I generally distrust message fiction. I've seen it done well, and I've seen writers--favorites of mine at times--wear their convictions on their sleeves so blatantly that the stories are completely derailed.

That doesn't mean that I dislike all pieces of fiction that deliver messages. When it works, a writer and his or her story can change my way of thinking, or at least bring me to re-evaluate my own life and actions.

Case in point: James Newman's Odd Man Out.

Some might consider Odd Man Out to be gay-themed, but I don't. Not really. Yes, the story deals with a gay teen at a summer camp and the horrifying events that occur there. The theme of Odd Man Out is larger than that.

I think it is a subject we can all relate to. Most readers are odd men out, and we've all been ridiculed for having our noses in books.

This short novel deals with a hot topic in today's society: Bullying. We hear about it in the news almost as much as we see the contemptible actions of the 2016 presidential candidates. The public is usually enticed to believe that an evil party, or parties, bullies an innocent individual. Black and white, no questions asked.

James Newman takes us deeper into the insidious nature of bullying in Odd Man Out. This is a searing cautionary tale, and a reader can easily imagine being caught up in the role of the victim. The really disturbing part of Odd Man Out, however, shows how possible it is for even decent individuals to be among the oppressors in the situation.

I'm not innocent. No, I've never committed violence upon anyone, but in my younger years I laughed along with others a few times when a poor kid was being verbally humiliated. Part of me hated myself for it, but another part joined right in. It didn't happen often, and I never made a practice of it, but my hands are not entirely clean.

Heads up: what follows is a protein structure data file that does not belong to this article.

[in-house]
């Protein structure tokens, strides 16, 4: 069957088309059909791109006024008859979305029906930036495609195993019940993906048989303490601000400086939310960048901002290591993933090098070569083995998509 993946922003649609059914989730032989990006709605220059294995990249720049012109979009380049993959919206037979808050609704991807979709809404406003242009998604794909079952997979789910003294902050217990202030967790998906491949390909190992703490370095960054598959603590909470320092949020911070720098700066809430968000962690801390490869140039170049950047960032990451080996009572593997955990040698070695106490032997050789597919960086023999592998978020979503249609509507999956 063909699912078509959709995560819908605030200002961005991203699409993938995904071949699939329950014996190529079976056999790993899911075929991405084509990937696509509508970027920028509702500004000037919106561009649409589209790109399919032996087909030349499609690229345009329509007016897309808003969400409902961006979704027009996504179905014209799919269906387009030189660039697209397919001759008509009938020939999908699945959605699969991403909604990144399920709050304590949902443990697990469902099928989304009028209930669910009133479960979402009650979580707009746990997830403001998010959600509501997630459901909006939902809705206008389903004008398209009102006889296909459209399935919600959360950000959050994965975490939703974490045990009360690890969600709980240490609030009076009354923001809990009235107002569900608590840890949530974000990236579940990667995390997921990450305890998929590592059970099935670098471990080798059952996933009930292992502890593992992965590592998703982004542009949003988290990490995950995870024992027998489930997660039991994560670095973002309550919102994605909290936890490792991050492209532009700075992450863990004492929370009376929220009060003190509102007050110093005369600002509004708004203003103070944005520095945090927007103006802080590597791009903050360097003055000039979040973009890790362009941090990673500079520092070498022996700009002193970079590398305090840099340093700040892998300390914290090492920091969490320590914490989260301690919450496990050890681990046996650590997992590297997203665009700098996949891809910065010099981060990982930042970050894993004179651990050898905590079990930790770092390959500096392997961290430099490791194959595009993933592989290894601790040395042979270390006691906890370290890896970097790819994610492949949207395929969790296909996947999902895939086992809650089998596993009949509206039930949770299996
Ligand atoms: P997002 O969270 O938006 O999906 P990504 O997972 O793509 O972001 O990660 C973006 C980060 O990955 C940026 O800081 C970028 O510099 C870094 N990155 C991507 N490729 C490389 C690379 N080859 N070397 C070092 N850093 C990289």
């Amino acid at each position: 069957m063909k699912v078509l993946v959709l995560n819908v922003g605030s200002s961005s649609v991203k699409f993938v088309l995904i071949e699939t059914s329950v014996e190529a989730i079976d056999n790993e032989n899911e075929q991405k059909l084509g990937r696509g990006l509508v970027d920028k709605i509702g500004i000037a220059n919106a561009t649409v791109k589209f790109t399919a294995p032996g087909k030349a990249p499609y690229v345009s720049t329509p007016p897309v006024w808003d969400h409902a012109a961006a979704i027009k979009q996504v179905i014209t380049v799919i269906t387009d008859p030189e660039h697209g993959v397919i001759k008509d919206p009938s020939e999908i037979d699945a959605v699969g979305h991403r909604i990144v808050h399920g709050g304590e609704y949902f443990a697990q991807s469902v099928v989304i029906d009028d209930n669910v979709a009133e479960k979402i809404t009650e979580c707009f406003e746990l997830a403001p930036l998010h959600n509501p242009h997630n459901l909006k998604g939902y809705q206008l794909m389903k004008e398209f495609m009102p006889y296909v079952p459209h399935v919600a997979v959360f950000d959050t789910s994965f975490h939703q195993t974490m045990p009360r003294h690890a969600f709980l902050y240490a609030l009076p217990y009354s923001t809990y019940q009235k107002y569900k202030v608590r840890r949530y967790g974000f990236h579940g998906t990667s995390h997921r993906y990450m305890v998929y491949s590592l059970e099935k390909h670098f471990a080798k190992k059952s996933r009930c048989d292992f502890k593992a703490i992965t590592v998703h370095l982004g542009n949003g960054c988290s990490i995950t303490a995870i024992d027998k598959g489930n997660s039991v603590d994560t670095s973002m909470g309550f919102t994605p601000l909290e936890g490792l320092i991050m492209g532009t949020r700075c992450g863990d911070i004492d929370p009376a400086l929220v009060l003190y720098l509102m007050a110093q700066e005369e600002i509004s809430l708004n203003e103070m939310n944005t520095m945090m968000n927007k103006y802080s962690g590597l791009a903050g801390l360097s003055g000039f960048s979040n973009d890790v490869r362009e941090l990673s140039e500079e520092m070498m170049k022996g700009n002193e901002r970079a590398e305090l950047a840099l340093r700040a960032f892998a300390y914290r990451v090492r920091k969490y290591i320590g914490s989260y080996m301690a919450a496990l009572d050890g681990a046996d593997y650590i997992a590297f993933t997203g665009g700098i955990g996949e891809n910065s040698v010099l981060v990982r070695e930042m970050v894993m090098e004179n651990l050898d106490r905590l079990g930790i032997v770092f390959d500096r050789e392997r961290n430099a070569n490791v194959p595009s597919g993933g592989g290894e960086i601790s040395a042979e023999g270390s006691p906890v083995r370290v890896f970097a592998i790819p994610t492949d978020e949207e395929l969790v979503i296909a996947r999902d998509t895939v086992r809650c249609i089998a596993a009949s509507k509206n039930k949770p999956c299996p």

Perhaps it was simple fear. Maybe I didn't want the same treatment to happen to me, and so I joined in the ridicule. Or maybe a nasty part of me, a part that we all have the potential for, reared its repugnant head.

I like to think I have gotten better, and I know that I have. I also know that I, and most of the rest of us, have to continually work to improve ourselves. We not only cannot engage in the ridicule of others, we cannot stand still and allow others to do it.

Thank God I never got close to anything similar to what happens in Odd Man Out. It's terrifying, but the violence never approaches exploitation. James is showing us the bitter truth of what tragically happens on a regular basis. Odd Man Out brings to mind other things like Nate Southard's Just Like Hell, and Jack Ketchum's The Girl Next Door, and while these are all worthy and important pieces of literature, James Newman takes his readers deeper into what fuels the motivations of the antagonists. And he dares to show them a measure of compassion, while never for a second does he condone or be less than appalled and sickened at it all.

I've admired the writing of James Newman even before his debut novel, Midnight Rain, was published. I've enjoyed it all, but Odd Man Out is far and away the best thing he has published to date.

Odd Man Out has been published in limited hardcover and paperback editions by Thunderstorm Books. The softbound copy I bought is a lovely little item, and I recommend it without reservation. This is a book that should be read, and then passed on to others.